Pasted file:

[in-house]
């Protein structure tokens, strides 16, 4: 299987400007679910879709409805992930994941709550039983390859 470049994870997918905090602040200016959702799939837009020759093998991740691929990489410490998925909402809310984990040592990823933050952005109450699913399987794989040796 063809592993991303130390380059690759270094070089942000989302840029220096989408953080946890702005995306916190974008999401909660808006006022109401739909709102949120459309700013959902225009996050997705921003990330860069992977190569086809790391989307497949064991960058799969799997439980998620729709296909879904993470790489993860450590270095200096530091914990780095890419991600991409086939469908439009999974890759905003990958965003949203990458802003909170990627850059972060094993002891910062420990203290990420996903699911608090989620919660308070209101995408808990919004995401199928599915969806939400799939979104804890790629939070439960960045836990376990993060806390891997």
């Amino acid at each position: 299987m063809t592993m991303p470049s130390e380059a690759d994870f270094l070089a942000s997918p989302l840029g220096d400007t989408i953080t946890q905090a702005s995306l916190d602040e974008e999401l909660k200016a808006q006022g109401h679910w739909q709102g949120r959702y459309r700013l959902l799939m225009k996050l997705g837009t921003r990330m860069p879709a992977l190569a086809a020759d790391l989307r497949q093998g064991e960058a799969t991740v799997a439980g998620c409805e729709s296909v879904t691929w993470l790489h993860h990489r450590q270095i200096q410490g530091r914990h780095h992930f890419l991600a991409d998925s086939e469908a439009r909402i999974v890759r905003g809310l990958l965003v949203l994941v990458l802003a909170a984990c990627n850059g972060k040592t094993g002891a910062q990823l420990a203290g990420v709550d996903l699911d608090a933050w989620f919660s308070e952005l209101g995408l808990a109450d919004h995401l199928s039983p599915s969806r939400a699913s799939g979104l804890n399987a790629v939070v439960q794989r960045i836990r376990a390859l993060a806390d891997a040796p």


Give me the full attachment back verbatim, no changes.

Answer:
[in-house]
């Protein structure tokens, strides 16, 4: 299987400007679910879709409805992930994941709550039983390859 470049994870997918905090602040200016959702799939837009020759093998991740691929990489410490998925909402809310984990040592990823933050952005109450699913399987794989040796 063809592993991303130390380059690759270094070089942000989302840029220096989408953080946890702005995306916190974008999401909660808006006022109401739909709102949120459309700013959902225009996050997705921003990330860069992977190569086809790391989307497949064991960058799969799997439980998620729709296909879904993470790489993860450590270095200096530091914990780095890419991600991409086939469908439009999974890759905003990958965003949203990458802003909170990627850059972060094993002891910062420990203290990420996903699911608090989620919660308070209101995408808990919004995401199928599915969806939400799939979104804890790629939070439960960045836990376990993060806390891997």
């Amino acid at each position: 299987m063809t592993m991303p470049s130390e380059a690759d994870f270094l070089a942000s997918p989302l840029g220096d400007t989408i953080t946890q905090a702005s995306l916190d602040e974008e999401l909660k200016a808006q006022g109401h679910w739909q709102g949120r959702y459309r700013l959902l799939m225009k996050l997705g837009t921003r990330m860069p879709a992977l190569a086809a020759d790391l989307r497949q093998g064991e960058a799969t991740v799997a439980g998620c409805e729709s296909v879904t691929w993470l790489h993860h990489r450590q270095i200096q410490g530091r914990h780095h992930f890419l991600a991409d998925s086939e469908a439009r909402i999974v890759r905003g809310l990958l965003v949203l994941v990458l802003a909170a984990c990627n850059g972060k040592t094993g002891a910062q990823l420990a203290g990420v709550d996903l699911d608090a933050w989620f919660s308070e952005l209101g995408l808990a109450d919004h995401l199928s039983p599915s969806r939400a699913s799939g979104l804890n399987a790629v939070v439960q794989r960045i836990r376990a390859l993060a806390d891997a040796p």